As life in Iran becomes more expensive and more difficult, its inhabitants are turning to gold to cope with the vicious bite of sanctions. Iran sold over 2 million barrels of oil per day last year, but only about 1 million barrels a day in October. Its currency, the rial, is rapidly losing value and hyperinflationary conditions are worsening. Even meat consumption has reportedly declined. But as conditions in the nation deteriorate, the amount of yellow metal that Iran is funneling in from its neighbors is on the rise.
“There are two ways to deal with hyperinflation. Primarily, it’s through dollars and also alternatively through gold,” said Ambassador Mark Wallace, CEO of United Against Nuclear Iran, in an interview with Gold Investing News.
One effect of sanctions, however, is that it has become much more difficult for Iran to obtain major foreign currencies. A portion of what is available is needed for legitimate trade in the private sector. But in addition to that, the public wants to store its wealth in safe havens.
Problems with the rial and oil income have led to the buying and hoarding of gold and dollars. These problems have also forced Iran to use third parties and other nations to disguise its economic activities, states a report from the Center for Strategic and International Studies.
The Iranian regime and its elite cronies are suspected of hoarding metal, and one of the third-party strategies they appear to be employing is the use of neighboring countries to funnel enormous quantities of gold into Iran.
“In 2010 and 2011 combined Turkey’s total gold and jewelry exports amounted to $4.3 billion,” said Inan Demir chief economist at Turkish Finansbank, quoted in Voice of America.
“Now, in the first six months of 2012, [with] gold exports to Iran, we are talking about a gold export figure in excess of $6 billion. So, compared to past trends, we are definitely talking about something extraordinary here,” he said.
In July, Turkish gold sales to Iran reached nearly $2 billion. That trade that did not go unnoticed or unreported; Turkish and international media began to hone in on this relationship.
As the spotlight grew brighter, Iran’s demand for gold from Turkey seemed to decline. Simultaneously, an enormous appetite for gold erupted in the United Arab Emirates (UAE).
Some believe that the players, aiming to mask the trade, switched up their game a bit.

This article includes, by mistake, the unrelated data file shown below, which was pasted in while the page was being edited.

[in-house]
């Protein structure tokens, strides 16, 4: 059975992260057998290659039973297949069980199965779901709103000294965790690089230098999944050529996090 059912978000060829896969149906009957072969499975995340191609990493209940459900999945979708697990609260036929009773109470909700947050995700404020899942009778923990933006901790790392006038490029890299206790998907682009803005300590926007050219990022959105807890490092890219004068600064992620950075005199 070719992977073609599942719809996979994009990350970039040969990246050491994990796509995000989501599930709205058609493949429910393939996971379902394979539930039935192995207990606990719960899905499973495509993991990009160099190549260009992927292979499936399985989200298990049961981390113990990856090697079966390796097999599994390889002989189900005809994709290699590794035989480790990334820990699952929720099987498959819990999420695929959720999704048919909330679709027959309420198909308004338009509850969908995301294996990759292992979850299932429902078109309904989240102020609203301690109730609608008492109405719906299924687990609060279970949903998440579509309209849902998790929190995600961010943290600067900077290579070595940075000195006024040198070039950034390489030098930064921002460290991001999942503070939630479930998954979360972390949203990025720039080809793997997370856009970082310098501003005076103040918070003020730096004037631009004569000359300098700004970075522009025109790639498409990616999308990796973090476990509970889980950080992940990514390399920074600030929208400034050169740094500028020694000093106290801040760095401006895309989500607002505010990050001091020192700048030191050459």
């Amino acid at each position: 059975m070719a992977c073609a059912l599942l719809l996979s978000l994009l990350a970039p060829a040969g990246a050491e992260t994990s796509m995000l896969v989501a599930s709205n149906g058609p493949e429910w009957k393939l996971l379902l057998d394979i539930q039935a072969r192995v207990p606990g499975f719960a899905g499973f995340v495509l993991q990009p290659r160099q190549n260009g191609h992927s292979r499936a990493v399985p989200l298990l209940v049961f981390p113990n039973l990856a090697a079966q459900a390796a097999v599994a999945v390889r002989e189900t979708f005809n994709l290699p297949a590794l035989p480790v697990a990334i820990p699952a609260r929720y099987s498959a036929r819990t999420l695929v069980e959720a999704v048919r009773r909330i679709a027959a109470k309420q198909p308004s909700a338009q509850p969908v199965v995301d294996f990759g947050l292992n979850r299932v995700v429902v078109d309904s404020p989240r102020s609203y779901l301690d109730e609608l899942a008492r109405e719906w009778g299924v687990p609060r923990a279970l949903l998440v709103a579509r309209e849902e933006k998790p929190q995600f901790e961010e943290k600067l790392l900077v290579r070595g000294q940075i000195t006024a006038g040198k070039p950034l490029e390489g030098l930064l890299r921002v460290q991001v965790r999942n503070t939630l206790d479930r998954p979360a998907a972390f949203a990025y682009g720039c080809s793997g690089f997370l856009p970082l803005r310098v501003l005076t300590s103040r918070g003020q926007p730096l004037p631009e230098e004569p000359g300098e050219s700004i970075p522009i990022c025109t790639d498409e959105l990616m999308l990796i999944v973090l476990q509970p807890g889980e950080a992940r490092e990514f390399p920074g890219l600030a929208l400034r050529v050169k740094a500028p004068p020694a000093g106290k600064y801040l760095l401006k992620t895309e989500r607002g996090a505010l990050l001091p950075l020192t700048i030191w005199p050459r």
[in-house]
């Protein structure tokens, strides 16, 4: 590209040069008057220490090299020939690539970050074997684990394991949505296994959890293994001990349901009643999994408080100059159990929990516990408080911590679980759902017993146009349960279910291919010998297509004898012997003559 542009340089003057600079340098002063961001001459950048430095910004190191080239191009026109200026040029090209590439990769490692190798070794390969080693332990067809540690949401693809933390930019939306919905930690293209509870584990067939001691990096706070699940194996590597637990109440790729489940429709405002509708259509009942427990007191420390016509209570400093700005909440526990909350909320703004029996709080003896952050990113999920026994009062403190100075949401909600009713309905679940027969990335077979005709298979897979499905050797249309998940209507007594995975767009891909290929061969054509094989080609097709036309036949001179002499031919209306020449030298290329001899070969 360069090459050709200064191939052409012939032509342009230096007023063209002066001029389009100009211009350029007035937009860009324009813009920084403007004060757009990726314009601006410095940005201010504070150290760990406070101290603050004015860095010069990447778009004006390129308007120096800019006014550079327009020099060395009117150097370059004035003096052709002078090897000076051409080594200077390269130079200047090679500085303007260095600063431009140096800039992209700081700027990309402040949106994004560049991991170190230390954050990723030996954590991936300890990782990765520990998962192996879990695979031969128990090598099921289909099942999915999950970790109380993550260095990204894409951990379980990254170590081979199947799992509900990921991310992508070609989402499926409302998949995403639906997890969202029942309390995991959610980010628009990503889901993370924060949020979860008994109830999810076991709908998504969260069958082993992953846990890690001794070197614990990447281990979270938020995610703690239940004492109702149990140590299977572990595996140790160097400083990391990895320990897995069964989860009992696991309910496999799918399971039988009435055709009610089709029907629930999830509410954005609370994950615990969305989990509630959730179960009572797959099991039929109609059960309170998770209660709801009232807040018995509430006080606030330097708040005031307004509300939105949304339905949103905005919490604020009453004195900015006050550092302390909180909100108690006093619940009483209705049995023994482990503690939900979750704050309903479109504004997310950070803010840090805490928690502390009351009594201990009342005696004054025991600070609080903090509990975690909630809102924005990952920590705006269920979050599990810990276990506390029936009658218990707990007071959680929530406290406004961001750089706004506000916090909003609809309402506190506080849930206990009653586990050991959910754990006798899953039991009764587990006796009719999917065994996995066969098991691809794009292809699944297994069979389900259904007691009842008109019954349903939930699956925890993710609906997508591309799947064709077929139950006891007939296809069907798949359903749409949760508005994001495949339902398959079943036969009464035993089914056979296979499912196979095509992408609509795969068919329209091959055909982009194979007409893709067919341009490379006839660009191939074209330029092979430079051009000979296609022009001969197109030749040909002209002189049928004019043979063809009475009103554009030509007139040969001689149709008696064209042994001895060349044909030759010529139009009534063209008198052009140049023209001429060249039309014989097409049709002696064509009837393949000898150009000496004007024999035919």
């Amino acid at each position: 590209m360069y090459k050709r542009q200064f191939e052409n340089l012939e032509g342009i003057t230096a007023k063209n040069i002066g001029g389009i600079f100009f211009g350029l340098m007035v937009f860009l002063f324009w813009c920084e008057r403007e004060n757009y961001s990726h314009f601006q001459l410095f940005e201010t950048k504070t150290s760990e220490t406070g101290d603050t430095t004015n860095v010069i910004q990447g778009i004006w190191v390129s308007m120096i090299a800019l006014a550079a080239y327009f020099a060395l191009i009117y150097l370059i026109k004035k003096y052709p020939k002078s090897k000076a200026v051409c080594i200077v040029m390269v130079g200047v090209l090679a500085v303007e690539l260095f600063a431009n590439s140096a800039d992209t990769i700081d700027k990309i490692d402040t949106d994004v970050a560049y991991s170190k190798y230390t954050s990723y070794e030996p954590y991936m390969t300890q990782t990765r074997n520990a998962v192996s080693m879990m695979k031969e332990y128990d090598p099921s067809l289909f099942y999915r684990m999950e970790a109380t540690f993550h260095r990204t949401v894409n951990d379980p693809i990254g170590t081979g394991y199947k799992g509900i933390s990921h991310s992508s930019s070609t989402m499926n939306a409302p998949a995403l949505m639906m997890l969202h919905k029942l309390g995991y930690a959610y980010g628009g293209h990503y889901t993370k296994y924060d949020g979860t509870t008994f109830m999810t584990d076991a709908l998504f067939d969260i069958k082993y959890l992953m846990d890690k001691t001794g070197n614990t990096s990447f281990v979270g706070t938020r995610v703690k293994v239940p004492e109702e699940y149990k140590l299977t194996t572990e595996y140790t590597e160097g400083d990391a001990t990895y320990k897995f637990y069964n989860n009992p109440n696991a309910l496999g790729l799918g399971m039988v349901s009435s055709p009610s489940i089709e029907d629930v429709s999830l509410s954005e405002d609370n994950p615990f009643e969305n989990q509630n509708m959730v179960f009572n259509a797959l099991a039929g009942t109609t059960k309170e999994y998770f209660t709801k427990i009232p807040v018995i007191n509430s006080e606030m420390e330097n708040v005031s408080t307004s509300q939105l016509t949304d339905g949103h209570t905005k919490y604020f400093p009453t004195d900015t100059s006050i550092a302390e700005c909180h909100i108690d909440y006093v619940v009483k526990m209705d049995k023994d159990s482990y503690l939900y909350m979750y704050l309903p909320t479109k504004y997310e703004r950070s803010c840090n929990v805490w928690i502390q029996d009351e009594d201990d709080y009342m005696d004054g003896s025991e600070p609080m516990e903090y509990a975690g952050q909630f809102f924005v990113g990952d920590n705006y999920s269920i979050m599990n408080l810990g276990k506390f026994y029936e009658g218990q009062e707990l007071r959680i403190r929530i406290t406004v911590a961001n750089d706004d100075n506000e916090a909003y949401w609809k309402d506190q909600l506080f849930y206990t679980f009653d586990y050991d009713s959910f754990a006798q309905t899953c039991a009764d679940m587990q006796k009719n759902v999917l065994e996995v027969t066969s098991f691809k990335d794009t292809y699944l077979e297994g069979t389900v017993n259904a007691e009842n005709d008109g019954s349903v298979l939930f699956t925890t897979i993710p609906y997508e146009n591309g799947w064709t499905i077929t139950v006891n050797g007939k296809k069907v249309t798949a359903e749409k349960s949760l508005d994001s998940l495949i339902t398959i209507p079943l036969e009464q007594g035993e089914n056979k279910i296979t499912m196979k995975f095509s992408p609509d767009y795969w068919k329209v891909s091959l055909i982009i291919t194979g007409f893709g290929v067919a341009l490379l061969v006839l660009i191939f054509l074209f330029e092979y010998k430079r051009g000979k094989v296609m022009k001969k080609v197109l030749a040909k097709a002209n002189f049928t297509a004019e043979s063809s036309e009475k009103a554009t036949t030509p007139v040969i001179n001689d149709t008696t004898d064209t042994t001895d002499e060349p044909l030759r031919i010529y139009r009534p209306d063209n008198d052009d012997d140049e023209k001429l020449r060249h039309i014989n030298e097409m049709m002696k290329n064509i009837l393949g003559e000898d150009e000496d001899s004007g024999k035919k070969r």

Iran includes Dubai in gold network
To see Iran’s lifeline at work, pay a visit to Istanbul’s Ataturk International Airport and find a gate for a flight to Dubai, states a Reuters article.
“Couriers carrying millions dollars worth of gold bullion in their luggage have been flying from Istanbul to Dubai, where the gold is shipped on to Iran, according to industry sources with knowledge of the business,” the article notes.
Customs data from Turkish airports is said to support these claims.
Further, Turkish trade data shows that in August the nation’s main partner country for exports was suddenly the UAE, despite having been Iran in the previous months. And of the $2.3 billion worth of gold that Turkey exported in August, $1.9 billion worth was sent to the UAE.
Again, in September, the UAE was Turkey’s most valuable export partner. And again, the bulk of its appetite was for gold. Of the total $1.39 billion in exports, $1.14 billion was yellow metal.
During this time, Iran has fallen from the top spot, but it still remains one of Turkey’s most valuable export partners.
According to Wallace, the gold trade between Turkey and Iran is well documented. “Now it appears that Iran is obtaining gold via the UAE,” he said. “Much of that gold is being sent to Iran by small boats.”
Wallace also said that there is a black-market trade along Iran’s borders with Afghanistan and Iraq where truckloads of rials are being exchanged for hard currency and sometimes gold. Much of that currency is also making its way into the gold trade as it is used to purchase more gold from Turkey, he said.
Many wonder where the gold that is going to Iran ultimately ends up. Some believe that Iranian citizens concerned about the deteriorating conditions are storing increasing amounts of their money in metal form.
Voice of America quoted Jamshid Assadi of France’s Burgundy Business School, an Iran analyst, as saying “they [the government] sell it to the Iranian citizens more expensive, and they make money.”
Wallace also expressed little doubt that this surging gold demand is sponsored by the government. He considers gold transactions for such significant quantities virtually impossible without the regime’s involvement, but he begged to differ about the amount that is making its way to the public.
“Given the state of the currency, the average Iranian would love to have access to more gold. But because of the corruption and cronyism in Iran, I think most of the gold remains in the hands of the regime and its cronies,” he said.
“Gold is allowing the Islamic Revolutionary Guard Corps and the regime to buy time. When your currency is essentially tissue paper you have to find a way to stabilize it. If they can’t find a way to handle this hyperinflation, the currency will continue to crumble. You will start to see more panic and capital flight from that country,” said Wallace.
It is conditions such as these that western nations are hoping will bring the Iranian government to its knees. Meanwhile, as Iran and its citizens struggle to cope with the conditions at hand, efforts to obtain large quantities of gold are expected to continue.